The Million Dollar Demo and the Good Little Salesperson


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Once upon a time, there was a software company, with a Good Little Salesperson.  One day, the Good Little Salesperson came across a customer that looked hungry for a solution – a solution that the salesperson knew his company could provide. 
He said to the customer, “Hey, we have a solution for you – would you like to see a demo?”
And the customer said, “Sure, but wouldn’t you like to know more about our situation?”
He responded, “Nah, once you see our product you’ll love it!” 
So the Good Little Salesperson organized a demo for the very next morning, then contacted his presales Solution Consultant (SC) and told her, “We have a huge opportunity and I’ve scheduled you to do a demo tomorrow at 8:00 AM.”
She answered via Slack, “Well I am available – what do we know about the customer’s situation?”
He replied, “It’s a huge opportunity and they want to make a decision right away…”  And yet it wasn’t really a huge opportunity and the customer wasn’t really in a hurry…
And so the very next morning, the Good Little Salesperson started a web session at 8:00 AM with his SC and the customer joined a few minutes later. 
And the Good Little Salesperson didn’t ask who was on the call on the customer’s side or what they wanted to accomplish, but he did consume several minutes introducing himself and a bit about his SC.
And the Good Little Salesperson didn’t ask if the customer was already familiar with the Good Little Salesperson’s company, background, history, sales offices, revenues and product line, but he did consume the next 20 minutes with corporate and product overviews.
And then the Good Little Salesperson introduced the SC and said, “Now she’s the expert and she’ll show you everything…!”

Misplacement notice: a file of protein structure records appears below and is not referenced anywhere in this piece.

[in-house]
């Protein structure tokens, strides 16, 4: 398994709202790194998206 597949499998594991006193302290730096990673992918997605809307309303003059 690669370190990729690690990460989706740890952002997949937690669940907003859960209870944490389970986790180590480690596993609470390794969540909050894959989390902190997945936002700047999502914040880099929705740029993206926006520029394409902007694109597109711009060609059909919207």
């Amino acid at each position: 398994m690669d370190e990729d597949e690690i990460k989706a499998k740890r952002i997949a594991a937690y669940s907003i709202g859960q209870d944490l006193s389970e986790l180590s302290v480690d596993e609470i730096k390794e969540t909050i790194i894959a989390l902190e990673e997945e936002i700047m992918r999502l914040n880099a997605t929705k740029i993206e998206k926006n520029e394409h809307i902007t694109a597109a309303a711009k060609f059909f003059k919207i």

And so the SC did her typical “overview” demo, hoping that she might uncover some areas of interest, but the customer didn’t offer any information. 
And the customer didn’t frequently interject, “Wow – this is terrific!” but was strangely silent for the full 60 minutes of the demo, other than brief “We’re good” responses to the Good Little Salesperson’s periodic queries of “Any questions so far?” and “Does that make sense?”
And at the end of the demo the Good Little Salesperson asked, “So, what did you think?”  And surprisingly, the customer didn’t answer, “Wow – we gotta get some of that!” but rather responded with a non-committal, “Interesting, thanks…”
And so the Good Little Salesperson said, “Great – I’ll send you a proposal!”  And he did generate a and send a proposal for $100,000 of software and services.  And then the Good Little Salesperson added this $100,000 opportunity to his forecast for the quarter and he did give it an 80% probability of closing.
And a week later the Good Little Salesperson had heard nothing from the customer, so he sent a follow-up email.  And the customer strangely didn’t send a purchase order or respond at all, in fact. 
And two weeks later the Good Little Salesperson did the same…
And a month later…
And a month after that…
And it turned out that the Good Little Salesperson never received an order from the customer, who meanwhile had engaged another vendor who didn’t dive immediately into offering a demo and who did have several Discovery conversations with the customer, ultimately culminating in a $450,000 three-year subscription, that did increase over the next couple of years to a total of $1,000,000 over 5 years.
And then the Good Little Salesperson did get fired…
And that’s the story of The Million Dollar Demo and the Good Little Salesperson

Republished with author's permission from original post.

Peter Cohan
Have you ever seen a bad software demonstration? Peter Cohan is the founder and principal of Great Demo!, focused on helping software organizations improve the success rates of their demos. He authored Great Demo! - how to prepare and deliver surprisingly compelling software demonstrations. Peter has experience as an individual contributor, manager and senior management in marketing, sales, and business development. He has also been, and continues to be, a customer.


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